Nikki Gemmell's The Bride Stripped Bare, published in 2003, is an intimate look at what Betty Friedan in her explosive 1960s research study, The Feminine Mystique, termed "the problem with no name." An anonymous young bride begins a secret journal, starting with her honeymoon, revealing the truth about marriage. As she attempts to understand her new role as wife, her marriage begins to unravel around her, and although she is unhappy with her husband at times, she desperately tries to save what they have created together. Her experiences and musings on the matter of marriage are captured in eloquent yet very frank prose.
The real power of Gemmell's novel, though, is her use of the second person. The reader is never told the bride's name, and her use of "you" makes it hard for the reader to disentangle the unnamed narrator from herself. Her experiences and feelings become every woman's experiences and feelings as she tries to locate and staunch the unsettling dissatisfaction in her marriage and her life as "wife." As demonstrated by Friedan and by the unknown seventeenth century author of the little book on marriage Gemmell's bride constantly references, this unnerving "problem with no name," or the hole in my chest as I tell my husband, is not exclusive to this bride alone. It is a shared experience among all women that in fictionalized form, Gemmell is able to explore more thoroughly than Friedan's women of the '60s could.
When I think back on my reading of The Bride Stripped Bare, I am reminded of a song by the Eli Young Band entitled "Crazy Girl." The chorus goes like this: "Crazy girl / Don't you know that I love you / I wouldn't dream of going nowhere / Silly woman / Come here let me hold you / Have I told you lately / I love you like crazy girl." On the surface, it seems like a sweet reassurance of the singer's love for his significant other; however, calling her a "crazy girl" and "silly woman" only serve to belittle her fears and doubts in her lover. The artist of this song, as does the bride's husband in Gemmell's novel, pats the woman on the head and dismisses her feelings, saying "there, there - nothing to worry about" instead of taking the time to understand why she is upset and address her specific concerns. Similarly, when our anonymous narrator tells her husband specifically what she wants in bed, he is amused instead of receiving, and although he complies, he response to her is like that to a kid playing dress up in her mother's clothes - cute but ultimately unrealistic, a role she is not equipped to fulfill just yet. But is it so crazy for a woman to doubt her lover's faithfulness? To be reminded that he cares? To need to be told that she is loved? And Gemmell's bride has reason to be concerned, her husband may have had an affair with her sexy best friend. Gemmell's bride begins her long spiral into identity crisis at this point in the novel, culminating in an affair of her own, but what's worse is she no longer has another woman to confide her. The bride and her mother have had a strained relationship their entire lives, and now she has lost her faith in her best friend. The battle between her often conflicting responsibilities and desires wages on internally.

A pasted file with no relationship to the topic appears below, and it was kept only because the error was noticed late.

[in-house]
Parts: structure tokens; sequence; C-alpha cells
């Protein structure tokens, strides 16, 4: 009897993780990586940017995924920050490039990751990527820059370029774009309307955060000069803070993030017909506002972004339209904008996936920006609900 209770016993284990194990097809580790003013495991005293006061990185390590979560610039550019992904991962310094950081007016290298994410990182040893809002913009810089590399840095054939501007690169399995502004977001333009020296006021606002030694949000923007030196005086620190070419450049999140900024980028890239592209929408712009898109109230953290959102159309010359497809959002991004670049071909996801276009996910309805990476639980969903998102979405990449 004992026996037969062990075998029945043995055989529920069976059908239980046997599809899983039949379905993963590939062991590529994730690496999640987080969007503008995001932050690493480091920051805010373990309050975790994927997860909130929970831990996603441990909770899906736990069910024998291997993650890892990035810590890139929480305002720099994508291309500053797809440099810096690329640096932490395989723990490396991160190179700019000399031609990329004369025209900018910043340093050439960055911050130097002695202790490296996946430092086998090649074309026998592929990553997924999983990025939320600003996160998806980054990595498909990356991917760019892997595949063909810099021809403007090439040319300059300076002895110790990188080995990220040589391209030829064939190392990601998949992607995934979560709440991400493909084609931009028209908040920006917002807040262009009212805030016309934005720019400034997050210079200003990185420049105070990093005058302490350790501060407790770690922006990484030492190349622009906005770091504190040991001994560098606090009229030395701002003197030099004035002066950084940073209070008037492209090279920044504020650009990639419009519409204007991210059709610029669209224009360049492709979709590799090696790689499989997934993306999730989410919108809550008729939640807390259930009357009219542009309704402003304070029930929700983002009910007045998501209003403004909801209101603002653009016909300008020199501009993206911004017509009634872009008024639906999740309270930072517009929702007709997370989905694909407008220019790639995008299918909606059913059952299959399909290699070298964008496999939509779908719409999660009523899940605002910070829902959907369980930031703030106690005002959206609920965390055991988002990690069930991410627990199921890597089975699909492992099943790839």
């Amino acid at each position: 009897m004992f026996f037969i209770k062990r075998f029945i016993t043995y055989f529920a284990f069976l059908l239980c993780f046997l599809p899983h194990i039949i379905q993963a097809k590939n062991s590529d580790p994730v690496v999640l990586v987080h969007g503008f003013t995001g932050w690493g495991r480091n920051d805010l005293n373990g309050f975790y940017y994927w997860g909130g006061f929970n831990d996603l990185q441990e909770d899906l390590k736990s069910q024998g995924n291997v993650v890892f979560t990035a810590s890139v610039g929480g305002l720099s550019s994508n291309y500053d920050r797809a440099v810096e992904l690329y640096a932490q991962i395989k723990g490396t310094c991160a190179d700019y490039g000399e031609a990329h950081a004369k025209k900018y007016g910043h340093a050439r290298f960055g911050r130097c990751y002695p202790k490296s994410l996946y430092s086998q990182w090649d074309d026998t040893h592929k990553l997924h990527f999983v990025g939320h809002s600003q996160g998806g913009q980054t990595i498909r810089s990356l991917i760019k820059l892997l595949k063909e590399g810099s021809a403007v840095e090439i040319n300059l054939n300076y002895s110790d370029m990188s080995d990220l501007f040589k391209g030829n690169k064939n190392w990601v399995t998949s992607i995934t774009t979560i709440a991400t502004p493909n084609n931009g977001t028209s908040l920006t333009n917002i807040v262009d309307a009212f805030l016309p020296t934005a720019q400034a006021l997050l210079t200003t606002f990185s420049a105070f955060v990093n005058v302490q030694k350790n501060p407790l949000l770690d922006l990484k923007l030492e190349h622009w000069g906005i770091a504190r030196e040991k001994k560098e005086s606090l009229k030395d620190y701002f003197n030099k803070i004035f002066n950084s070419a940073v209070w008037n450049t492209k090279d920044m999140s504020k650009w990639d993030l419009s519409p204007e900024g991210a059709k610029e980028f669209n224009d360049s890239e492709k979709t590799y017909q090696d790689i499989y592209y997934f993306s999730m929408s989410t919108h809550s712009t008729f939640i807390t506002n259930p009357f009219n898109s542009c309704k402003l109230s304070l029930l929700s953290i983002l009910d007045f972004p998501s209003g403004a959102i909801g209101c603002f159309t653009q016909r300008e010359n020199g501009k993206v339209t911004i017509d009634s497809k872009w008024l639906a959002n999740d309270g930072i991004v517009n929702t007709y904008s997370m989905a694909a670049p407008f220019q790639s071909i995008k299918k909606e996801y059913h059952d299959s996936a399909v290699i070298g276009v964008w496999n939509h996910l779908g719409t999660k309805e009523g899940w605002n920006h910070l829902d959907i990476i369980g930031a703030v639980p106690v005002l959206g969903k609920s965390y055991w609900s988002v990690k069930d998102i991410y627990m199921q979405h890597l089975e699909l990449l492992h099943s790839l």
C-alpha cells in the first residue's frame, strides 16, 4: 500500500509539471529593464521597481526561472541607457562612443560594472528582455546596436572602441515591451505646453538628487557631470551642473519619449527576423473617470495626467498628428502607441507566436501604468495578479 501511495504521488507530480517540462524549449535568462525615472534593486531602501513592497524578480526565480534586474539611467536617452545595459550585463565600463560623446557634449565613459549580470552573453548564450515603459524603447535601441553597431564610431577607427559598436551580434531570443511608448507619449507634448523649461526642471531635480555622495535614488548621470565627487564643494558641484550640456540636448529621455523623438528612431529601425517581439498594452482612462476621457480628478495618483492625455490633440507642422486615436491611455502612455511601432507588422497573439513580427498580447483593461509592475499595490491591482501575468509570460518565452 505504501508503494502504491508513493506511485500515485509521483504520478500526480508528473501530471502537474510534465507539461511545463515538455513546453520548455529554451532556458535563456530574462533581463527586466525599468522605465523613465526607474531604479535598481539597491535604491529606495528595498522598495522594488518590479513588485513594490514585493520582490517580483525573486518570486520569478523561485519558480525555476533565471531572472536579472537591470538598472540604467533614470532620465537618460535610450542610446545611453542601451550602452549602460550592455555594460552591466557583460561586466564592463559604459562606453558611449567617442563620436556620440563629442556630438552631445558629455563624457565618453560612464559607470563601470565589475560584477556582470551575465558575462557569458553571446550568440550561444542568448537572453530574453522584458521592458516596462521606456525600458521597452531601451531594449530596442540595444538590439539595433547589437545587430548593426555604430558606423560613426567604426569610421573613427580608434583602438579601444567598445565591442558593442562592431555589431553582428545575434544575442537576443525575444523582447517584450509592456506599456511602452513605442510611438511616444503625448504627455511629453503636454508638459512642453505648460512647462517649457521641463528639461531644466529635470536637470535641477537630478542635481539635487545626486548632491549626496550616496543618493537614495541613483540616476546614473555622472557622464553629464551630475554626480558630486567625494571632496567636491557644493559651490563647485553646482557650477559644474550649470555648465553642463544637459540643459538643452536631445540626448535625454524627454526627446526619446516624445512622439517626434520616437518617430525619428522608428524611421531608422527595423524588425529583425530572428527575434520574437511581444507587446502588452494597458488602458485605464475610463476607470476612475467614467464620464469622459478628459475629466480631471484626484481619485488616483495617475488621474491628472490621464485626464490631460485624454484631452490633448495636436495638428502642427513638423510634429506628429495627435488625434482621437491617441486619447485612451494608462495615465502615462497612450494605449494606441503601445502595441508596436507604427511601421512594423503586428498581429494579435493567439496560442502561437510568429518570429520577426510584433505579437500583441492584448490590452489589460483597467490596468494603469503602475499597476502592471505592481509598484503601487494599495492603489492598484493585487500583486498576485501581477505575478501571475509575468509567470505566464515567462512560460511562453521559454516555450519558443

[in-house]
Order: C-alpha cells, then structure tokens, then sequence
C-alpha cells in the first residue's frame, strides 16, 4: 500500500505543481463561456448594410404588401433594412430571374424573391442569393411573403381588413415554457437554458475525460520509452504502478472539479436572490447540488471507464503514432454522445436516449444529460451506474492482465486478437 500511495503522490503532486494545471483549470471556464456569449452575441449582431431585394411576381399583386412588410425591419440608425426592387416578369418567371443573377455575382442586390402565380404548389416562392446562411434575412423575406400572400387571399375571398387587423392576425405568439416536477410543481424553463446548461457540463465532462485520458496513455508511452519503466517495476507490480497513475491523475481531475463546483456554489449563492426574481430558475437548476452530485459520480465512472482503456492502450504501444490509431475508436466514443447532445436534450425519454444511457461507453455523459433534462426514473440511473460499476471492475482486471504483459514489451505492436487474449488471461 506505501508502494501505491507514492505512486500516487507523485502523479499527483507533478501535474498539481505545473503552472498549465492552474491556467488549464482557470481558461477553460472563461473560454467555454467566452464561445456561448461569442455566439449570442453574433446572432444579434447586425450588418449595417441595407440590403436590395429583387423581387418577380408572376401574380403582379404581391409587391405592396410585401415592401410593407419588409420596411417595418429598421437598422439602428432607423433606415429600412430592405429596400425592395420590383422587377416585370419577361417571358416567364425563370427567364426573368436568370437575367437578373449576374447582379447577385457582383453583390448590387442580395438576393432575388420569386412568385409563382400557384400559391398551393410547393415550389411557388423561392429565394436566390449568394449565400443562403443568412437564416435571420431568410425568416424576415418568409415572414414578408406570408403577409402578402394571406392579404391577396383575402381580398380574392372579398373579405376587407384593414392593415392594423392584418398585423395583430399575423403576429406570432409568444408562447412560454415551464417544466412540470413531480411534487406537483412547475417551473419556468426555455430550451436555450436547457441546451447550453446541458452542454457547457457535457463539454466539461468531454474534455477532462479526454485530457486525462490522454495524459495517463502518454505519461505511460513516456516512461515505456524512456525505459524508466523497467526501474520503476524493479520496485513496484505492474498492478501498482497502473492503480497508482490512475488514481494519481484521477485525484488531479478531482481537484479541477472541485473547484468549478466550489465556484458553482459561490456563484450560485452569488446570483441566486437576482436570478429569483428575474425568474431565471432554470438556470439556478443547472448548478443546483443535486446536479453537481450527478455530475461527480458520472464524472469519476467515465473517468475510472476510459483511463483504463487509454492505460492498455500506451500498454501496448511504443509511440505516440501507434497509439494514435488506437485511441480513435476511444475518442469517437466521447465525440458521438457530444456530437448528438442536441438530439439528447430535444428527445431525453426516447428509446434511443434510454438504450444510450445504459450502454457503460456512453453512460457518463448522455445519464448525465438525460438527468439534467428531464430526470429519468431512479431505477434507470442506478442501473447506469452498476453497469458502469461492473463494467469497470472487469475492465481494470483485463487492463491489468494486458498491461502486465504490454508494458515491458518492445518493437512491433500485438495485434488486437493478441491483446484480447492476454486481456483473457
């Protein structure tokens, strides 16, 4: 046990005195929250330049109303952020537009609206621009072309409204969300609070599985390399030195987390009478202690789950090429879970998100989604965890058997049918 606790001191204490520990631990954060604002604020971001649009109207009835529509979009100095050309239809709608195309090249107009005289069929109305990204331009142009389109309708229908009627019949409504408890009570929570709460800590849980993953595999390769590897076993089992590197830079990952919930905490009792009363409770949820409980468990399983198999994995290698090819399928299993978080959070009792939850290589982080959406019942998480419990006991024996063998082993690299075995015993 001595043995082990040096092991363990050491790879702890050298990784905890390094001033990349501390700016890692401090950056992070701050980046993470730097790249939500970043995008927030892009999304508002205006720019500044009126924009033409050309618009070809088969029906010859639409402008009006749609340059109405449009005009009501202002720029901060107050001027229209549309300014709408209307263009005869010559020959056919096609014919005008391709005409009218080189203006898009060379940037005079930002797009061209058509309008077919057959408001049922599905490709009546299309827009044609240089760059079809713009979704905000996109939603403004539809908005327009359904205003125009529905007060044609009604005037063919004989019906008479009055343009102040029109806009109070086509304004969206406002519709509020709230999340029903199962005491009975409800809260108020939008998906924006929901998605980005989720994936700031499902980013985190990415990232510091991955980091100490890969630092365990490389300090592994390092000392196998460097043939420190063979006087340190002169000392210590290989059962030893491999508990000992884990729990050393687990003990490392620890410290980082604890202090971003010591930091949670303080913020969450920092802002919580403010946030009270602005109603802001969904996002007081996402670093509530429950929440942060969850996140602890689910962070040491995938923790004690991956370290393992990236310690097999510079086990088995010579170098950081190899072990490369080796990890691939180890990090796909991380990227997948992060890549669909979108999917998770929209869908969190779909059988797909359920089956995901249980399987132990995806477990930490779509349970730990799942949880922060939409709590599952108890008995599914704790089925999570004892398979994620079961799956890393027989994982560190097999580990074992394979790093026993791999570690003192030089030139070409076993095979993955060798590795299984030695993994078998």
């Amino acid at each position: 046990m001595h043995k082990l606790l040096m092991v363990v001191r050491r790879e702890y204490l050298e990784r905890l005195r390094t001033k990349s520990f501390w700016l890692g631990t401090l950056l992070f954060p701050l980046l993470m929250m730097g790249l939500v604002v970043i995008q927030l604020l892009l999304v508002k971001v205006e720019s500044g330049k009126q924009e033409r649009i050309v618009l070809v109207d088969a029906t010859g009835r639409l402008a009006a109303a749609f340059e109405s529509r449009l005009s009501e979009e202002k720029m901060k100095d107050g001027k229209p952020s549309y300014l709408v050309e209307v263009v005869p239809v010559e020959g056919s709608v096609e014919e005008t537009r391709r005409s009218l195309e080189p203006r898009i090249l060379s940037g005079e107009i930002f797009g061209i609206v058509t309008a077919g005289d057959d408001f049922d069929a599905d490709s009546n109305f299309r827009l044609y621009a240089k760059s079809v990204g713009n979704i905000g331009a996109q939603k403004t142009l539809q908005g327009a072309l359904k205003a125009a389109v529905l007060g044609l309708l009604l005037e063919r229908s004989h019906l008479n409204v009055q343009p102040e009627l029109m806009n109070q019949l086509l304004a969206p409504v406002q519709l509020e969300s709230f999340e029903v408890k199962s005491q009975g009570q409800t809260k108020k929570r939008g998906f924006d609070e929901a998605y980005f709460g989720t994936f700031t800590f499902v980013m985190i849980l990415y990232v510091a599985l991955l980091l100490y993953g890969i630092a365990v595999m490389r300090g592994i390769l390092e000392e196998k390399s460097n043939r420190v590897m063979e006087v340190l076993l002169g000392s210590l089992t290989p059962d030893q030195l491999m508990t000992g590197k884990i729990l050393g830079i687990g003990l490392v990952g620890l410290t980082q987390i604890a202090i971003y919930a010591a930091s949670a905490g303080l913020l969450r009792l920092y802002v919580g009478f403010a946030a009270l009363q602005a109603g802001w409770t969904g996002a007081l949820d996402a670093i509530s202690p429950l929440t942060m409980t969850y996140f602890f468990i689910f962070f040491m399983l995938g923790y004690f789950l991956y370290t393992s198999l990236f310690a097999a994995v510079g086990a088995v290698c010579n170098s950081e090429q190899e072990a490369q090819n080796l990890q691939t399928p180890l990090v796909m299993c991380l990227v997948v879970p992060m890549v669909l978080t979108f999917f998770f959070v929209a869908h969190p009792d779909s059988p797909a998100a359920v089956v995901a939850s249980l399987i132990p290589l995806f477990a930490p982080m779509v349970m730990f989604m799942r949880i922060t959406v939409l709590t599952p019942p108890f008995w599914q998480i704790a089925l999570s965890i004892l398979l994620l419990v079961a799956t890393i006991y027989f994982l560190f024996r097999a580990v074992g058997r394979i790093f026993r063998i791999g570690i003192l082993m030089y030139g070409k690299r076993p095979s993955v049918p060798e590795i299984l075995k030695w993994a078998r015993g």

Gemmell offers a cure for the bride's "problem" or "hole in her chest" in the form of a baby. I, however, was disappointed that her supposed "cure" is to have a child - I may have mentioned elsewhere on this blog that I am sick of the unexpected pregnancy, the pregnancy to save a marriage, or just the plain pregnancy/baby turned my life around plot. I realize I may offend all current and aspiring mothers here when I say I am a woman who does not (for the foreseeable future) want a child. In fact, I am so tired of the pregnancy plot that I seriously contemplate not reading or giving up on reading books that employ the thematic use of pregnancy - Gemmell's introduction of the pregnancy plot occurs late in the novel, so I was invested. The only other novel that springs to mind in which I knowingly accepted the pregnancy as key theme concept was Megan McCafferty's Bumped and that's because McCafferty proves herself to be the master of dystopia in this novel and takes on pregnancy as topic, not to defend or elevate it, but to critically examine its popularity as a plot and media device today. McCafferty knows that dystopia is meant to disturb your view of the future, and she does just that by investigating the impact of social networking sites, teen pregnancy television shows, and the teen pregnancy pact on adolescents in a future society, and what she discovers is unsettling. But like McCafferty, Gemmell seems to realize that pregnancy is not the solution to the unnamed problem because her novel ends with the bride and her child missing - only her car and her son's stroller at the top of a cliff in England as a clue to their whereabouts.
I am dying to know what happened to her and her child - there was mention of a sequel, but I can't seem to find it on Amazon, Barnes and Noble, or Gemmell's own website. Any help here would be greatly appreciated!
Best matched with wives, mothers, and lovers at all stages, but beware, the book contains some R-rated lessons.